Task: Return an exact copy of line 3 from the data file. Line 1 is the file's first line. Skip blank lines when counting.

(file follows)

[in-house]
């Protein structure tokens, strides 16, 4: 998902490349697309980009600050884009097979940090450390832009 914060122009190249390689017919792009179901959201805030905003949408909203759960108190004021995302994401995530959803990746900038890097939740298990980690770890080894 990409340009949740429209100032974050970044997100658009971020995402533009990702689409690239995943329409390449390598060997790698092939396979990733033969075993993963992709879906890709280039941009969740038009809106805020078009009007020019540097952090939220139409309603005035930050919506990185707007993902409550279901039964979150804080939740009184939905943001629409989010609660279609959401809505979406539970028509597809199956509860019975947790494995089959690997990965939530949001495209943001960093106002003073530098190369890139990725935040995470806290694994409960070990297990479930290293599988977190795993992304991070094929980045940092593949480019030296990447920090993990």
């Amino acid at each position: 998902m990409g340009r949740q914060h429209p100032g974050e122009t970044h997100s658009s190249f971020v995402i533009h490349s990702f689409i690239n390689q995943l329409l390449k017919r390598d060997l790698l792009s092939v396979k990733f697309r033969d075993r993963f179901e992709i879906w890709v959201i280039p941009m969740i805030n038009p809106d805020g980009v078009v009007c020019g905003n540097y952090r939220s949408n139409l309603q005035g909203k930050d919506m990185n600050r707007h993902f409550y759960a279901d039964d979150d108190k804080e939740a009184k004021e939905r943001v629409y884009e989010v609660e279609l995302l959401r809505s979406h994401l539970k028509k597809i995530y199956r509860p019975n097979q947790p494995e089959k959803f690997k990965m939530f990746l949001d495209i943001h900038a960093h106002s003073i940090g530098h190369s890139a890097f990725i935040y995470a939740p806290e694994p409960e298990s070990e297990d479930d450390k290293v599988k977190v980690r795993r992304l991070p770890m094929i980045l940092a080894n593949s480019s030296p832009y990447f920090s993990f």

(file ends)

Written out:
């Amino acid at each position: 998902m990409g340009r949740q914060h429209p100032g974050e122009t970044h997100s658009s190249f971020v995402i533009h490349s990702f689409i690239n390689q995943l329409l390449k017919r390598d060997l790698l792009s092939v396979k990733f697309r033969d075993r993963f179901e992709i879906w890709v959201i280039p941009m969740i805030n038009p809106d805020g980009v078009v009007c020019g905003n540097y952090r939220s949408n139409l309603q005035g909203k930050d919506m990185n600050r707007h993902f409550y759960a279901d039964d979150d108190k804080e939740a009184k004021e939905r943001v629409y884009e989010v609660e279609l995302l959401r809505s979406h994401l539970k028509k597809i995530y199956r509860p019975n097979q947790p494995e089959k959803f690997k990965m939530f990746l949001d495209i943001h900038a960093h106002s003073i940090g530098h190369s890139a890097f990725i935040y995470a939740p806290e694994p409960e298990s070990e297990d479930d450390k290293v599988k977190v980690r795993r992304l991070p770890m094929i980045l940092a080894n593949s480019s030296p832009y990447f920090s993990f």